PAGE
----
by Nick Hahn
The third time at Colonial Downs was the charm in the Virginia Derby for Ken McPeek, the trainer of winning three-year old colt War Dancer. As the sun set on Saturday night, McPeek stood in the winner’s circle, answering questions on the triumph and touting the Horse Races Now mobile application he developed. McPeek had brought his talented three-year old Prince Arch to Colonial Downs in 2004 only to find Artie Schiller and Kitten’s Joy in the field and run third. In 2008, he brought Old Man Buck and only beat one horse.
This time it was different.
War Dancer ran fourth up the backstretch near the rail, escorted by trainer Todd Pletcher’s duo of Charming Kitten ahead in the third and Jack Milton in fifth. Coming around the turn, jockey Alan Garcia moved out in a subtle manner and found a straight path and solid turf at the head of the stretch, both pluses over his foes. At the wire, he was still in the company of Charming Kitten on the rail, tough to win from all meet, and Jack Milton on the outside moving really well late after altering course. War Dancer, however, was a head in front when the timer stopped.
Favorite Rydilluc ran close to the pace Saturday evening for much of the race, but finished in a dead heat for eighth. Trainer Gary Contessa considered the Virginia Derby a “can’t lose” race for his three-year old Rydilluc, though not for the result. Contessa calculated the Virginia Derby to be a “Y” race for Rydilluc who came into the mile-and-a-quarter affair undefeated in four turf starts. He had won at a nine furlongs, but his more recent success has been at a mile. If he ran well at the Virginia Derby distance, he would go to the Secretariat. With a poor performance, he would seek the shorter 3-year old turf stakes at Saratoga.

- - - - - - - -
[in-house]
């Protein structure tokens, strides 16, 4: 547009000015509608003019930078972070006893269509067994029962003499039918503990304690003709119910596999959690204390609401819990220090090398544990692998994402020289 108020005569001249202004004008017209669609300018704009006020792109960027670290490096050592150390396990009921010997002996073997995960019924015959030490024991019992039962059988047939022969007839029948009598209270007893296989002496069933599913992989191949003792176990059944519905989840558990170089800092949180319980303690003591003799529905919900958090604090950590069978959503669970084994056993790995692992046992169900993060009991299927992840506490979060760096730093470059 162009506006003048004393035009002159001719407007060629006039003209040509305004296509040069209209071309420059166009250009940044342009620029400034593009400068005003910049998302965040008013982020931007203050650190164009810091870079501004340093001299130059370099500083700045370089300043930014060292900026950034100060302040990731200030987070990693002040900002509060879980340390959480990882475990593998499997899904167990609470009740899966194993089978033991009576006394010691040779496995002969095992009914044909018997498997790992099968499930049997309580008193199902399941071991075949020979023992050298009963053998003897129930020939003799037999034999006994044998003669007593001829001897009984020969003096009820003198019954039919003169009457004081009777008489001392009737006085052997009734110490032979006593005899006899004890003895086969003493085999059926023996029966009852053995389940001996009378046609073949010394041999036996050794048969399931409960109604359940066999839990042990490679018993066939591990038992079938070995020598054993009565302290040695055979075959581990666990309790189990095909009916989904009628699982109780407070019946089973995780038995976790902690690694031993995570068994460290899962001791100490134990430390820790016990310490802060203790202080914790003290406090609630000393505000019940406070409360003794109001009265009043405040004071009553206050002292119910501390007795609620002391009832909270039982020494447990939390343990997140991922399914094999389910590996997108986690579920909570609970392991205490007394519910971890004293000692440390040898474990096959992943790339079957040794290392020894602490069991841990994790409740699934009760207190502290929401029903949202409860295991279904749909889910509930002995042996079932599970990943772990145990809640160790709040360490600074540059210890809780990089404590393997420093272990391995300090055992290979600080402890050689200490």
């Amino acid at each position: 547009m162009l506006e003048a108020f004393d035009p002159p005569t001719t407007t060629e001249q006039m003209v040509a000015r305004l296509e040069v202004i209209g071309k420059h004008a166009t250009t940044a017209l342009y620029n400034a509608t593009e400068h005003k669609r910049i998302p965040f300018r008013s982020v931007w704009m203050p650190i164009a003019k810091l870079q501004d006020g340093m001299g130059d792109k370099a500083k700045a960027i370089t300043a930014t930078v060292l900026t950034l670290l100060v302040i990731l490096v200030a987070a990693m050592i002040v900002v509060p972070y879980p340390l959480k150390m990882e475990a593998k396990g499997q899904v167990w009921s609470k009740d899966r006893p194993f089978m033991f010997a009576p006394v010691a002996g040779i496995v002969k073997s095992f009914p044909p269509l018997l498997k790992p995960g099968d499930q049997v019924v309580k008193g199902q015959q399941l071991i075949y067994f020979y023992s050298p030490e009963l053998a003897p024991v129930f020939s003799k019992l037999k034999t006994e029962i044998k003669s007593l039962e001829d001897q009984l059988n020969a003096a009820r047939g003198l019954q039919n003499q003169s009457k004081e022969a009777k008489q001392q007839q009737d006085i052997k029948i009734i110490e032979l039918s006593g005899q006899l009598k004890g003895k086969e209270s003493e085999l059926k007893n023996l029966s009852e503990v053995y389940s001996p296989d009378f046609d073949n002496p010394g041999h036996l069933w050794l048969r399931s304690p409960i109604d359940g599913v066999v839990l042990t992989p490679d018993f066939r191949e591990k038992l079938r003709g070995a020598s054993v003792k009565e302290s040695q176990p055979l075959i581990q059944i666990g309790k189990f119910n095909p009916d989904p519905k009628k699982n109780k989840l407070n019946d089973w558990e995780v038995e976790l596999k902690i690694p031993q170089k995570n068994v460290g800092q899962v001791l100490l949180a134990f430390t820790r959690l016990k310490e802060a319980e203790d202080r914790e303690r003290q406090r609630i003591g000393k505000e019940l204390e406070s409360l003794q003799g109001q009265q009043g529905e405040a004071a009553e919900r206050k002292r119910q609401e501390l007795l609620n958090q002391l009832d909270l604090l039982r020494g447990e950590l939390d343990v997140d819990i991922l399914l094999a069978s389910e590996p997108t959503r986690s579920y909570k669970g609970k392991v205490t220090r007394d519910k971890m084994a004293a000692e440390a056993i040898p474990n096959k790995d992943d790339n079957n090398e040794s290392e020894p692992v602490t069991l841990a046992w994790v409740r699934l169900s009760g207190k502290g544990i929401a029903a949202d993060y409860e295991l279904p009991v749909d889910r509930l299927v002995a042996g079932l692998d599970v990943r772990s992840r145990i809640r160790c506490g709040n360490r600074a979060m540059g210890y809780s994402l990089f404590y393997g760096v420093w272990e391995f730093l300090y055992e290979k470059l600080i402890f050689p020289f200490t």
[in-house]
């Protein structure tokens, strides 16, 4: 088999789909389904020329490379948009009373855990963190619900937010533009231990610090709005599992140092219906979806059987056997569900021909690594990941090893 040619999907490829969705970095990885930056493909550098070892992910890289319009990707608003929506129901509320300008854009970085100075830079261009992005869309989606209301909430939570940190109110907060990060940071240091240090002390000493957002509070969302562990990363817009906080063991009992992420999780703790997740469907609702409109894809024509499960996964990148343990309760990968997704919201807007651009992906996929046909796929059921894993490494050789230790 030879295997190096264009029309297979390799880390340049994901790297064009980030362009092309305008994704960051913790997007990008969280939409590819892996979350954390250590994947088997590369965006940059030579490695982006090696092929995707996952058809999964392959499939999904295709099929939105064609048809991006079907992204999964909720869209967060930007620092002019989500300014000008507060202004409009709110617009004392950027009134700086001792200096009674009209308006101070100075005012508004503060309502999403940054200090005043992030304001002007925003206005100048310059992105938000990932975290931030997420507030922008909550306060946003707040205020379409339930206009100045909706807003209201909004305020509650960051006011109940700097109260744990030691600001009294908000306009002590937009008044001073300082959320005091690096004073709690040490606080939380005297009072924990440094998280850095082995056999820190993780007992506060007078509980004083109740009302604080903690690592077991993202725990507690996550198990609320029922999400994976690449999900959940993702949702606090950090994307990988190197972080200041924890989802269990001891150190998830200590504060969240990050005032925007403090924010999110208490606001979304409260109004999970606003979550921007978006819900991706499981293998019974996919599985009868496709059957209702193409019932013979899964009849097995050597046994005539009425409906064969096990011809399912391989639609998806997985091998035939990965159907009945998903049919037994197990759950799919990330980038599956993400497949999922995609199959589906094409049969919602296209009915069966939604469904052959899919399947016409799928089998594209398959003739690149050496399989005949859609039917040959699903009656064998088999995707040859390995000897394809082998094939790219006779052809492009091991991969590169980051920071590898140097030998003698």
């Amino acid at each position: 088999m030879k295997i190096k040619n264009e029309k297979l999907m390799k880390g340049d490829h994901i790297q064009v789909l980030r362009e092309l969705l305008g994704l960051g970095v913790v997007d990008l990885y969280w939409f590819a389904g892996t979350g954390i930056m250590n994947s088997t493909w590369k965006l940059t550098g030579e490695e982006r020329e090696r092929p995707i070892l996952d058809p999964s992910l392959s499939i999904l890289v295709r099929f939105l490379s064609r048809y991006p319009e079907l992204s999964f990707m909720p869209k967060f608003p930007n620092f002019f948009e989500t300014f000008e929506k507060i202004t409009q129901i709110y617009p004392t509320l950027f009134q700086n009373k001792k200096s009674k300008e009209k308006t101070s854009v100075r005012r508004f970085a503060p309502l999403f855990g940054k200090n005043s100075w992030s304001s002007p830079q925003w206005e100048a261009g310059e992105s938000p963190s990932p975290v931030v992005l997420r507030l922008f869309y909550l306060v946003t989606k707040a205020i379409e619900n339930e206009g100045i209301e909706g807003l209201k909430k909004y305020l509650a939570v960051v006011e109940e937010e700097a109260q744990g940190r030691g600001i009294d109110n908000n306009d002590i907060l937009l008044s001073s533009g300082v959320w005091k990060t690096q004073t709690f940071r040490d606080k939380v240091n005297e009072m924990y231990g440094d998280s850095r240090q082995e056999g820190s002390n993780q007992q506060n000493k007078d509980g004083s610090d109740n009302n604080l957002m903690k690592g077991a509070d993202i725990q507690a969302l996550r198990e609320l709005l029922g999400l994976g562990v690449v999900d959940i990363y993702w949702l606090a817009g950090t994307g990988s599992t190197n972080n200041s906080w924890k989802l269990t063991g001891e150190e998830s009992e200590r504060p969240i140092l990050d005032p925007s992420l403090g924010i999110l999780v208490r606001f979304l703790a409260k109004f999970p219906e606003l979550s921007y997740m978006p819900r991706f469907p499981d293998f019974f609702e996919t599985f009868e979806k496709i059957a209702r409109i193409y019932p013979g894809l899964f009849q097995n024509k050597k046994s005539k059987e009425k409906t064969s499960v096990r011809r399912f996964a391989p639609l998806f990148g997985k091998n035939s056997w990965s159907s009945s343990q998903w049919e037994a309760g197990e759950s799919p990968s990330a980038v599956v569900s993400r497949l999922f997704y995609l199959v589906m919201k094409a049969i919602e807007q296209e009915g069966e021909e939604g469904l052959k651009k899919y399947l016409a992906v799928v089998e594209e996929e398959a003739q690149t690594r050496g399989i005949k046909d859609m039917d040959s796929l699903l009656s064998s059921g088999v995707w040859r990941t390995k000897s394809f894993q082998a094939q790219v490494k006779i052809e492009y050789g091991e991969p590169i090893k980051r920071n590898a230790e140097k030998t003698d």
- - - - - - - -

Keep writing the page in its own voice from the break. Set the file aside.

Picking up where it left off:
The rain didn’t relent on Colonial’s windshield this summer, sometimes as a drizzle but usually as downpours — starting with the 4 & ½ inch deluge that hit New Kent a day before the racing started. There was a half hour cloud burst three hours before the running of the Virginia Derby itself. With the soft condition of the Secretariat Turf Course in the Virginia Derby, Contessa is now faced with the old Yogi Berra issue: “When you see a fork in the road up ahead, take it.”
“There’s been a lot rain down here. He’s never run on a soft turf course. Edgar (Prado) said he really struggled with the turf course today,” said Contessa adding that horses can go out too fast on soft turf.
Still Contessa demurred on what might be next for his charge. “It’s when horses struggle with the turf course. In hand they run very well and when you ask them is when they fall apart. He struggled with the softer turf. I said, ‘Come on, Edgar, is it the distance or the softer turf?’ Edgar said it was the softer turf, he didn’t handle it well. We’re going back to Saratoga to think about [his next race],” added Contessa.
Charming Kitten was the Kentucky Derby representative for this year’s running, despite the turf snub in the Run for the Roses point system added this year. The Virginia Derby has been a great summer opportunity at least one Kentucky Derby starter annually since 2006.